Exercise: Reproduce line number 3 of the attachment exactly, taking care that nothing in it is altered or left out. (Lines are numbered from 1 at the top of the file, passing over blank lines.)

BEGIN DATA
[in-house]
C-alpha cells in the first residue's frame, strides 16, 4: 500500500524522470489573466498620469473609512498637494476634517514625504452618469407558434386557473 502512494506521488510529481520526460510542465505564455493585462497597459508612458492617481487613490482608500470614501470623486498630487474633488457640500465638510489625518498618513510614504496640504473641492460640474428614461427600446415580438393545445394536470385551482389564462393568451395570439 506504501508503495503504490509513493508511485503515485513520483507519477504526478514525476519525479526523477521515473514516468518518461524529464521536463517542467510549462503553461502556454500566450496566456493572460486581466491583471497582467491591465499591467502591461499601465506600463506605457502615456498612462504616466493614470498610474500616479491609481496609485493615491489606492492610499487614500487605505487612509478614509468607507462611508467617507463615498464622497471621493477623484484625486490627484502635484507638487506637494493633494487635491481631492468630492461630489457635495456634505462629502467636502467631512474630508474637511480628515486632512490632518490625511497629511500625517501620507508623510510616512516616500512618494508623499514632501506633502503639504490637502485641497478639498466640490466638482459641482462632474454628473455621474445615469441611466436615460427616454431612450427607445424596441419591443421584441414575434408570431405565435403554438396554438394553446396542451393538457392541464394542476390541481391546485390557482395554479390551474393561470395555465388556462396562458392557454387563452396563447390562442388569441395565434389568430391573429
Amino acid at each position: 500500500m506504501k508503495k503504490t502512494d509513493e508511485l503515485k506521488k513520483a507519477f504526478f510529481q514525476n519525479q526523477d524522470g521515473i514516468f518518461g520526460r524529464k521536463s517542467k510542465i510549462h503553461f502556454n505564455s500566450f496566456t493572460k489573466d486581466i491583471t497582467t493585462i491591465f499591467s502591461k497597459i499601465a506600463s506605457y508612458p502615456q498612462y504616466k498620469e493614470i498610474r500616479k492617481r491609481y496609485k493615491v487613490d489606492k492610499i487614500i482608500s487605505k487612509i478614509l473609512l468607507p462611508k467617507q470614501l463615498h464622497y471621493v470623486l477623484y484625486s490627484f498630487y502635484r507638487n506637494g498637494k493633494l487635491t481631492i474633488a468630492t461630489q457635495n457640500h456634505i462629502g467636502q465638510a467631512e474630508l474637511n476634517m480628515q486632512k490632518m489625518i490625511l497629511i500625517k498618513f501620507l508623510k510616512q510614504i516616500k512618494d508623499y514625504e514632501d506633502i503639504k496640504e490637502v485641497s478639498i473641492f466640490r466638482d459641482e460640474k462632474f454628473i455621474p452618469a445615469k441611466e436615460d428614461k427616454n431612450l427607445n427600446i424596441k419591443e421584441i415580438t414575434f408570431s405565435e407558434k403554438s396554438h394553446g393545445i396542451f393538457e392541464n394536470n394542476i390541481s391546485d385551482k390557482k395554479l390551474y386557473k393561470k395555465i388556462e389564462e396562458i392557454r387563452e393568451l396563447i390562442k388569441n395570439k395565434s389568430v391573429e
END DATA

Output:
Amino acid at each position: 500500500m506504501k508503495k503504490t502512494d509513493e508511485l503515485k506521488k513520483a507519477f504526478f510529481q514525476n519525479q526523477d524522470g521515473i514516468f518518461g520526460r524529464k521536463s517542467k510542465i510549462h503553461f502556454n505564455s500566450f496566456t493572460k489573466d486581466i491583471t497582467t493585462i491591465f499591467s502591461k497597459i499601465a506600463s506605457y508612458p502615456q498612462y504616466k498620469e493614470i498610474r500616479k492617481r491609481y496609485k493615491v487613490d489606492k492610499i487614500i482608500s487605505k487612509i478614509l473609512l468607507p462611508k467617507q470614501l463615498h464622497y471621493v470623486l477623484y484625486s490627484f498630487y502635484r507638487n506637494g498637494k493633494l487635491t481631492i474633488a468630492t461630489q457635495n457640500h456634505i462629502g467636502q465638510a467631512e474630508l474637511n476634517m480628515q486632512k490632518m489625518i490625511l497629511i500625517k498618513f501620507l508623510k510616512q510614504i516616500k512618494d508623499y514625504e514632501d506633502i503639504k496640504e490637502v485641497s478639498i473641492f466640490r466638482d459641482e460640474k462632474f454628473i455621474p452618469a445615469k441611466e436615460d428614461k427616454n431612450l427607445n427600446i424596441k419591443e421584441i415580438t414575434f408570431s405565435e407558434k403554438s396554438h394553446g393545445i396542451f393538457e392541464n394536470n394542476i390541481s391546485d385551482k390557482k395554479l390551474y386557473k393561470k395555465i388556462e389564462e396562458i392557454r387563452e393568451l396563447i390562442k388569441n395570439k395565434s389568430v391573429e